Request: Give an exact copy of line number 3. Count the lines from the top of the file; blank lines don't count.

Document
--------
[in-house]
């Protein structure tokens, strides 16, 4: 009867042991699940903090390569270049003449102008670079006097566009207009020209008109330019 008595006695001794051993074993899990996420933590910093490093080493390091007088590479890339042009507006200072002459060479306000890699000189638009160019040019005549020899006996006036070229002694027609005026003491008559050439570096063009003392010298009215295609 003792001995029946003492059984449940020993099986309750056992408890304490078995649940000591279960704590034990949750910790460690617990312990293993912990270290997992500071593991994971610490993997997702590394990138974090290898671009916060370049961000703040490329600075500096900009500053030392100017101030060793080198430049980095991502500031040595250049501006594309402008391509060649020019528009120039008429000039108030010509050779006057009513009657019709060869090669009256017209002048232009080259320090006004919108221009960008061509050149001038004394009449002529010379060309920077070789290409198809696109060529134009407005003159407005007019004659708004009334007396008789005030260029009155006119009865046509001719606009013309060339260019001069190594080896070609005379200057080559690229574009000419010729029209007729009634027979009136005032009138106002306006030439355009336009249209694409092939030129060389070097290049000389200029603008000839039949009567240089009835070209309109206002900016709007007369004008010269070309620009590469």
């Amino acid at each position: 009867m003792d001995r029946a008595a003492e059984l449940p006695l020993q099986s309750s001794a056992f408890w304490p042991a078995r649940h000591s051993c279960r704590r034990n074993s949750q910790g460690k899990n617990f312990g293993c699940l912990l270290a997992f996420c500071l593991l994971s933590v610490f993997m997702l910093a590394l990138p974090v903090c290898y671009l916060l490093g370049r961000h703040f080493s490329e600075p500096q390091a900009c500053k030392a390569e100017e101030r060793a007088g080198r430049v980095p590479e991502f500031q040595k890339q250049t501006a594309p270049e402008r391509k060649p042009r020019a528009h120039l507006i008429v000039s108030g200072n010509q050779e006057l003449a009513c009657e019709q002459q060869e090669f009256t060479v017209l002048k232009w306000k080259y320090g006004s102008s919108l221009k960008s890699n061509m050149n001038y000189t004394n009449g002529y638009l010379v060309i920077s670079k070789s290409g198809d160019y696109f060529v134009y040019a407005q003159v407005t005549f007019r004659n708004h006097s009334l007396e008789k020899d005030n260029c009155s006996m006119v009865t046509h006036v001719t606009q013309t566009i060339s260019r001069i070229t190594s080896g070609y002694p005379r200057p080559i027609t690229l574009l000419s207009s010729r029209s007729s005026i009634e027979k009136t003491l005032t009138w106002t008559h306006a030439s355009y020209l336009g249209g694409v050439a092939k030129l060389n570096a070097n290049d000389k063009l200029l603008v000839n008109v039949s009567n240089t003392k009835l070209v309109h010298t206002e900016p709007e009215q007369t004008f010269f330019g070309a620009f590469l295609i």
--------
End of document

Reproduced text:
């Amino acid at each position: 009867m003792d001995r029946a008595a003492e059984l449940p006695l020993q099986s309750s001794a056992f408890w304490p042991a078995r649940h000591s051993c279960r704590r034990n074993s949750q910790g460690k899990n617990f312990g293993c699940l912990l270290a997992f996420c500071l593991l994971s933590v610490f993997m997702l910093a590394l990138p974090v903090c290898y671009l916060l490093g370049r961000h703040f080493s490329e600075p500096q390091a900009c500053k030392a390569e100017e101030r060793a007088g080198r430049v980095p590479e991502f500031q040595k890339q250049t501006a594309p270049e402008r391509k060649p042009r020019a528009h120039l507006i008429v000039s108030g200072n010509q050779e006057l003449a009513c009657e019709q002459q060869e090669f009256t060479v017209l002048k232009w306000k080259y320090g006004s102008s919108l221009k960008s890699n061509m050149n001038y000189t004394n009449g002529y638009l010379v060309i920077s670079k070789s290409g198809d160019y696109f060529v134009y040019a407005q003159v407005t005549f007019r004659n708004h006097s009334l007396e008789k020899d005030n260029c009155s006996m006119v009865t046509h006036v001719t606009q013309t566009i060339s260019r001069i070229t190594s080896g070609y002694p005379r200057p080559i027609t690229l574009l000419s207009s010729r029209s007729s005026i009634e027979k009136t003491l005032t009138w106002t008559h306006a030439s355009y020209l336009g249209g694409v050439a092939k030129l060389n570096a070097n290049d000389k063009l200029l603008v000839n008109v039949s009567n240089t003392k009835l070209v309109h010298t206002e900016p709007e009215q007369t004008f010269f330019g070309a620009f590469l295609i």